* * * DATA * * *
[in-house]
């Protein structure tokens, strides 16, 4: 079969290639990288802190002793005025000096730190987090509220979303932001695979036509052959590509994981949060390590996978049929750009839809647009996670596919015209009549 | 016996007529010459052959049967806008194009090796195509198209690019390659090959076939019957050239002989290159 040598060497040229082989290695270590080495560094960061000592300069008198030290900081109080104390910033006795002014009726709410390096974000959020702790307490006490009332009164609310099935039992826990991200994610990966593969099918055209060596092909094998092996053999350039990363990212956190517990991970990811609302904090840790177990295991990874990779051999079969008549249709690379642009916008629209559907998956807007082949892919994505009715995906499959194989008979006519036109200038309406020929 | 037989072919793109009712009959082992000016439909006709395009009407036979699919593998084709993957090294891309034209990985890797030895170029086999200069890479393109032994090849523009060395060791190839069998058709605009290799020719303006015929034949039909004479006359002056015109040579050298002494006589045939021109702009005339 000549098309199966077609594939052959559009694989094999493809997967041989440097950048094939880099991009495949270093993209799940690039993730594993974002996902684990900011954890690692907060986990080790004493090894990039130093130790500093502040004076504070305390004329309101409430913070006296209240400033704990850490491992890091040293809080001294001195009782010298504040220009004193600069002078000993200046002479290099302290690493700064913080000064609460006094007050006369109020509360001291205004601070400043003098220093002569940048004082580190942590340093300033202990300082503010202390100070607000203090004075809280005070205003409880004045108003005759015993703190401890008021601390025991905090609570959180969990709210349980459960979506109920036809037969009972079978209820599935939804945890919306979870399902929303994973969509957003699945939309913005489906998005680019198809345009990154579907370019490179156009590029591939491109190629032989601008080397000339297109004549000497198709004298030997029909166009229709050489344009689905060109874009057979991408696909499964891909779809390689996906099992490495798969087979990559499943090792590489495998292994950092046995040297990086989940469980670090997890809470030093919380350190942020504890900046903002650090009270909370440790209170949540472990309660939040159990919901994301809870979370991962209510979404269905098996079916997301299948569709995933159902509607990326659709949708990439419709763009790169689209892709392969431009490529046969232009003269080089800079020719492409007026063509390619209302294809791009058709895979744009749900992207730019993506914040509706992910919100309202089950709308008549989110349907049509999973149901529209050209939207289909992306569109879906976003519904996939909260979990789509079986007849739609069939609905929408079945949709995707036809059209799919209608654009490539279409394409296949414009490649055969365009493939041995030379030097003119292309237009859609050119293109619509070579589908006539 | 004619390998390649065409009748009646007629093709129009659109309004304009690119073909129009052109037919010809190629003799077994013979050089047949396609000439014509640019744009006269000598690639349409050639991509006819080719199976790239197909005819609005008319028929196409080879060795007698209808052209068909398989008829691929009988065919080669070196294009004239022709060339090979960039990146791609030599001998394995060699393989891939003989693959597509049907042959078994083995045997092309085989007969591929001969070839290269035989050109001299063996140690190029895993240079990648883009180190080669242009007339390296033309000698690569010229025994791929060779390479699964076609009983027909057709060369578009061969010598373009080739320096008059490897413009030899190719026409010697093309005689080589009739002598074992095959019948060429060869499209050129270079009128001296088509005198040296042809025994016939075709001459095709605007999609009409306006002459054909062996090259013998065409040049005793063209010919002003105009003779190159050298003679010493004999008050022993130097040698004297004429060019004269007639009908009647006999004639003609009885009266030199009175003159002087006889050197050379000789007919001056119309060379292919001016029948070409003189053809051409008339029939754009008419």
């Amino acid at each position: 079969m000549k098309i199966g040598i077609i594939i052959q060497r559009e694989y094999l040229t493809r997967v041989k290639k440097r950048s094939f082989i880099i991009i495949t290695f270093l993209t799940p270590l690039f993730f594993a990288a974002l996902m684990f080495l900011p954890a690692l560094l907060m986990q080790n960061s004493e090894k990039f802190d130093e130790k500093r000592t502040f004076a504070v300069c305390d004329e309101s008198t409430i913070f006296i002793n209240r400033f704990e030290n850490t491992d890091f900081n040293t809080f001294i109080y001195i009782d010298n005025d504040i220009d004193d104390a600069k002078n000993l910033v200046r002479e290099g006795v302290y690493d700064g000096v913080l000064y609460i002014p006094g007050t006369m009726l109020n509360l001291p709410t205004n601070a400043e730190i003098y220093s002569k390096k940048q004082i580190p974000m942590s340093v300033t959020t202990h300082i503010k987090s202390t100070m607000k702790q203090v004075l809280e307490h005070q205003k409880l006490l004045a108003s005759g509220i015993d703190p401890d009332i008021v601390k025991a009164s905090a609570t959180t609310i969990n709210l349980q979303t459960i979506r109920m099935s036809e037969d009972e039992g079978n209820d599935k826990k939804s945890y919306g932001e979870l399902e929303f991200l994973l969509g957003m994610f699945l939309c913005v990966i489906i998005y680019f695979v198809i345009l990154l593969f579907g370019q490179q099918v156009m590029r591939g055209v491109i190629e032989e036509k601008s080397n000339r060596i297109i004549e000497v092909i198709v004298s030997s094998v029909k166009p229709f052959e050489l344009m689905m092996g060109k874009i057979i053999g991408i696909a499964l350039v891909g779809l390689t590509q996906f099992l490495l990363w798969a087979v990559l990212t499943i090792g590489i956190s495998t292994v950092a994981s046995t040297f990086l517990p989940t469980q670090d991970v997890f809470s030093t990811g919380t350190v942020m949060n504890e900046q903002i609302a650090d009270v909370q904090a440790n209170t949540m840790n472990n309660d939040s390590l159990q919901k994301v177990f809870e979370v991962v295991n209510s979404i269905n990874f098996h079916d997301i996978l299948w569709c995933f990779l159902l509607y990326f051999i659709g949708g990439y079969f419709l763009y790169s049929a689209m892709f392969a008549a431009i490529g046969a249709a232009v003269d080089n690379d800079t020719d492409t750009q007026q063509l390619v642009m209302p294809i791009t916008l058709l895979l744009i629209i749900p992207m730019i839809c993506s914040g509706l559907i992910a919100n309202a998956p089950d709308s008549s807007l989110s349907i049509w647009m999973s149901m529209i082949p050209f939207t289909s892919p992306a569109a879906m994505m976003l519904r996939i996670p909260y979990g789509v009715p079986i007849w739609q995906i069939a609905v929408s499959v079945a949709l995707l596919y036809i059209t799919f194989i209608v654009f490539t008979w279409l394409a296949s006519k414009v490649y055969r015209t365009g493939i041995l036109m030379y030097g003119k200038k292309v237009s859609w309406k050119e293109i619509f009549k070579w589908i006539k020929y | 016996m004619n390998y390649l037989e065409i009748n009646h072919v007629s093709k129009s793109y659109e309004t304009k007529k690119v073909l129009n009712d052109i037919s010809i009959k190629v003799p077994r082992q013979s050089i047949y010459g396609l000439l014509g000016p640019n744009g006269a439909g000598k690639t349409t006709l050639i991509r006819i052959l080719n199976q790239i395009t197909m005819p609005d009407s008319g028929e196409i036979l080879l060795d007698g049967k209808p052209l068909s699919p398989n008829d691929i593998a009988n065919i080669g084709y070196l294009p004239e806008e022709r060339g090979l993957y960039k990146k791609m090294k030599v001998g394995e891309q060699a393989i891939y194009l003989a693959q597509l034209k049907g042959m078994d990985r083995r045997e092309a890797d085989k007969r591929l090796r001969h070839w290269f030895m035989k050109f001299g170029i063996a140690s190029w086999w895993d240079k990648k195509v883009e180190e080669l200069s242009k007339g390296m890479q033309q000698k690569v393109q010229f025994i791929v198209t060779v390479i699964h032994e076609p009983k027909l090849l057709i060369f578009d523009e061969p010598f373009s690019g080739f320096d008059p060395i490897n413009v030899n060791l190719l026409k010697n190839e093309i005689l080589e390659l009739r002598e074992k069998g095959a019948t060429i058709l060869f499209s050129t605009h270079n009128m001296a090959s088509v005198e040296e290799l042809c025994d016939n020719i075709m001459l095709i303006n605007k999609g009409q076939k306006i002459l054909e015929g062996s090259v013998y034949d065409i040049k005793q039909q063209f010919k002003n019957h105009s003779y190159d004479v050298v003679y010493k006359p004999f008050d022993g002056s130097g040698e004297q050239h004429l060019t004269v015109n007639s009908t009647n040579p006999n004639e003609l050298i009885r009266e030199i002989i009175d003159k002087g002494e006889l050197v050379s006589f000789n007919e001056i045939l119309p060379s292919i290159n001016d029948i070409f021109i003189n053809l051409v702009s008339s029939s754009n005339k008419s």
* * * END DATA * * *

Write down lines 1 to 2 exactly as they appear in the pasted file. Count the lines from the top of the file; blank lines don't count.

[in-house]
């Protein structure tokens, strides 16, 4: 079969290639990288802190002793005025000096730190987090509220979303932001695979036509052959590509994981949060390590996978049929750009839809647009996670596919015209009549 | 016996007529010459052959049967806008194009090796195509198209690019390659090959076939019957050239002989290159 040598060497040229082989290695270590080495560094960061000592300069008198030290900081109080104390910033006795002014009726709410390096974000959020702790307490006490009332009164609310099935039992826990991200994610990966593969099918055209060596092909094998092996053999350039990363990212956190517990991970990811609302904090840790177990295991990874990779051999079969008549249709690379642009916008629209559907998956807007082949892919994505009715995906499959194989008979006519036109200038309406020929 | 037989072919793109009712009959082992000016439909006709395009009407036979699919593998084709993957090294891309034209990985890797030895170029086999200069890479393109032994090849523009060395060791190839069998058709605009290799020719303006015929034949039909004479006359002056015109040579050298002494006589045939021109702009005339 000549098309199966077609594939052959559009694989094999493809997967041989440097950048094939880099991009495949270093993209799940690039993730594993974002996902684990900011954890690692907060986990080790004493090894990039130093130790500093502040004076504070305390004329309101409430913070006296209240400033704990850490491992890091040293809080001294001195009782010298504040220009004193600069002078000993200046002479290099302290690493700064913080000064609460006094007050006369109020509360001291205004601070400043003098220093002569940048004082580190942590340093300033202990300082503010202390100070607000203090004075809280005070205003409880004045108003005759015993703190401890008021601390025991905090609570959180969990709210349980459960979506109920036809037969009972079978209820599935939804945890919306979870399902929303994973969509957003699945939309913005489906998005680019198809345009990154579907370019490179156009590029591939491109190629032989601008080397000339297109004549000497198709004298030997029909166009229709050489344009689905060109874009057979991408696909499964891909779809390689996906099992490495798969087979990559499943090792590489495998292994950092046995040297990086989940469980670090997890809470030093919380350190942020504890900046903002650090009270909370440790209170949540472990309660939040159990919901994301809870979370991962209510979404269905098996079916997301299948569709995933159902509607990326659709949708990439419709763009790169689209892709392969431009490529046969232009003269080089800079020719492409007026063509390619209302294809791009058709895979744009749900992207730019993506914040509706992910919100309202089950709308008549989110349907049509999973149901529209050209939207289909992306569109879906976003519904996939909260979990789509079986007849739609069939609905929408079945949709995707036809059209799919209608654009490539279409394409296949414009490649055969365009493939041995030379030097003119292309237009859609050119293109619509070579589908006539 | 004619390998390649065409009748009646007629093709129009659109309004304009690119073909129009052109037919010809190629003799077994013979050089047949396609000439014509640019744009006269000598690639349409050639991509006819080719199976790239197909005819609005008319028929196409080879060795007698209808052209068909398989008829691929009988065919080669070196294009004239022709060339090979960039990146791609030599001998394995060699393989891939003989693959597509049907042959078994083995045997092309085989007969591929001969070839290269035989050109001299063996140690190029895993240079990648883009180190080669242009007339390296033309000698690569010229025994791929060779390479699964076609009983027909057709060369578009061969010598373009080739320096008059490897413009030899190719026409010697093309005689080589009739002598074992095959019948060429060869499209050129270079009128001296088509005198040296042809025994016939075709001459095709605007999609009409306006002459054909062996090259013998065409040049005793063209010919002003105009003779190159050298003679010493004999008050022993130097040698004297004429060019004269007639009908009647006999004639003609009885009266030199009175003159002087006889050197050379000789007919001056119309060379292919001016029948070409003189053809051409008339029939754009008419």